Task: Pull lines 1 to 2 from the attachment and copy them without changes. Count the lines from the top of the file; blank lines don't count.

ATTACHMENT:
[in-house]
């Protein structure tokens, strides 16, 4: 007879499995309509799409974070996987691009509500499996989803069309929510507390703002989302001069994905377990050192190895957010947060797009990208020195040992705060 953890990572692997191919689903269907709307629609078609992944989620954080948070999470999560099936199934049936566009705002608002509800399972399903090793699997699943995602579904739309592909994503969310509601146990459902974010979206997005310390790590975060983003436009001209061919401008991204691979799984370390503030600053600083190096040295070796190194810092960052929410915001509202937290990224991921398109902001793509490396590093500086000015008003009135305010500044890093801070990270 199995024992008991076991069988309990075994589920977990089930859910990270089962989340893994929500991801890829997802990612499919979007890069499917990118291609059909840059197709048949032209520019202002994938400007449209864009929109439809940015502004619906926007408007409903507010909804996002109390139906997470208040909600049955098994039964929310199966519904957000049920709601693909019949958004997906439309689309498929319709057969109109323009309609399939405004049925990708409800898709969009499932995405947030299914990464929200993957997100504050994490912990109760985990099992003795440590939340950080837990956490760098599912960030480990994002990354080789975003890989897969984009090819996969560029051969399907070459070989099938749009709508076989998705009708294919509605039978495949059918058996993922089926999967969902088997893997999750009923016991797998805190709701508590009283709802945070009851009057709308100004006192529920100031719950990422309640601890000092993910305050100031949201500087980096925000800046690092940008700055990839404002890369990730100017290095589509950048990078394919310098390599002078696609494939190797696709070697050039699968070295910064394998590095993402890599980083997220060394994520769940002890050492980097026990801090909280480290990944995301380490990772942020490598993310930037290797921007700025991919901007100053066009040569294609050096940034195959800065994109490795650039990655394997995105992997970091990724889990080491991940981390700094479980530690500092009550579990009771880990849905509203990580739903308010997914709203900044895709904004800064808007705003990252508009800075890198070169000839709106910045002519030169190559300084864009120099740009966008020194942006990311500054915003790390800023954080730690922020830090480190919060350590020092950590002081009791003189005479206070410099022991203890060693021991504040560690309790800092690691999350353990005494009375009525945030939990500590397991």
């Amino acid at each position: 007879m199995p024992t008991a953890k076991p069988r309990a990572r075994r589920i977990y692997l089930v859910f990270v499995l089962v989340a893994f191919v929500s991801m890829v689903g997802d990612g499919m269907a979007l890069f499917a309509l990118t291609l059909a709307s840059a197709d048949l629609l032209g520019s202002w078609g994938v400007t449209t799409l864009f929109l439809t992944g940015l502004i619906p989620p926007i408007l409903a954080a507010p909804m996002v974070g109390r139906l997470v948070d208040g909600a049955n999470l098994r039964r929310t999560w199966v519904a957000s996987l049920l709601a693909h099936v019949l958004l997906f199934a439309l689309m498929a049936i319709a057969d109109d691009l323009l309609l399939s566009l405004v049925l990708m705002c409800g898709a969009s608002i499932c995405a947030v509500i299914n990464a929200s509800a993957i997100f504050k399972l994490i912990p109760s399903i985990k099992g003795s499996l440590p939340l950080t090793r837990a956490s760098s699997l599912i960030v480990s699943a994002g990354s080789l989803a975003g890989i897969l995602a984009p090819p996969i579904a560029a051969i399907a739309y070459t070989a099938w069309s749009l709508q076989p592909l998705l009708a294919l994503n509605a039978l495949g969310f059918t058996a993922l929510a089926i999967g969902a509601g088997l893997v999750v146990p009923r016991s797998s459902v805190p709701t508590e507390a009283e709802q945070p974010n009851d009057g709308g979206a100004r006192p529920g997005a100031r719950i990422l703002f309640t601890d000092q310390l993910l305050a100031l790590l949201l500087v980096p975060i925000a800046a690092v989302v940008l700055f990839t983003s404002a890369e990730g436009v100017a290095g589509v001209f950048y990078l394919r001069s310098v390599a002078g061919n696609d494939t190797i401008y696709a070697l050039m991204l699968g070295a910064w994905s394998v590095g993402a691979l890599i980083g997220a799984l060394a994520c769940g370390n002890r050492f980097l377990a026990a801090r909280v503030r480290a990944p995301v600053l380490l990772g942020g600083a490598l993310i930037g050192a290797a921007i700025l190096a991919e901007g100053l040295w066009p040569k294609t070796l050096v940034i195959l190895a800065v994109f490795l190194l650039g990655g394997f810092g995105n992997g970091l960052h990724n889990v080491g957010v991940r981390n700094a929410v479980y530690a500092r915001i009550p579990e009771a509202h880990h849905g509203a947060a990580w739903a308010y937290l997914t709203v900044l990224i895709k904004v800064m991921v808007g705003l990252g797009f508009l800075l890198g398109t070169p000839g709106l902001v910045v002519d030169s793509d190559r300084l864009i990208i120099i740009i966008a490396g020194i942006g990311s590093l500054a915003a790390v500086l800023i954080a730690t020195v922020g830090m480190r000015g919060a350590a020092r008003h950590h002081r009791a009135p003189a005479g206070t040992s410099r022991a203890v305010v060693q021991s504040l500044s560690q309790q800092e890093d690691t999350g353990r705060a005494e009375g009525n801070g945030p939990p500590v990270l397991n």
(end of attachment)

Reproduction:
[in-house]
């Protein structure tokens, strides 16, 4: 007879499995309509799409974070996987691009509500499996989803069309929510507390703002989302001069994905377990050192190895957010947060797009990208020195040992705060 953890990572692997191919689903269907709307629609078609992944989620954080948070999470999560099936199934049936566009705002608002509800399972399903090793699997699943995602579904739309592909994503969310509601146990459902974010979206997005310390790590975060983003436009001209061919401008991204691979799984370390503030600053600083190096040295070796190194810092960052929410915001509202937290990224991921398109902001793509490396590093500086000015008003009135305010500044890093801070990270 199995024992008991076991069988309990075994589920977990089930859910990270089962989340893994929500991801890829997802990612499919979007890069499917990118291609059909840059197709048949032209520019202002994938400007449209864009929109439809940015502004619906926007408007409903507010909804996002109390139906997470208040909600049955098994039964929310199966519904957000049920709601693909019949958004997906439309689309498929319709057969109109323009309609399939405004049925990708409800898709969009499932995405947030299914990464929200993957997100504050994490912990109760985990099992003795440590939340950080837990956490760098599912960030480990994002990354080789975003890989897969984009090819996969560029051969399907070459070989099938749009709508076989998705009708294919509605039978495949059918058996993922089926999967969902088997893997999750009923016991797998805190709701508590009283709802945070009851009057709308100004006192529920100031719950990422309640601890000092993910305050100031949201500087980096925000800046690092940008700055990839404002890369990730100017290095589509950048990078394919310098390599002078696609494939190797696709070697050039699968070295910064394998590095993402890599980083997220060394994520769940002890050492980097026990801090909280480290990944995301380490990772942020490598993310930037290797921007700025991919901007100053066009040569294609050096940034195959800065994109490795650039990655394997995105992997970091990724889990080491991940981390700094479980530690500092009550579990009771880990849905509203990580739903308010997914709203900044895709904004800064808007705003990252508009800075890198070169000839709106910045002519030169190559300084864009120099740009966008020194942006990311500054915003790390800023954080730690922020830090480190919060350590020092950590002081009791003189005479206070410099022991203890060693021991504040560690309790800092690691999350353990005494009375009525945030939990500590397991």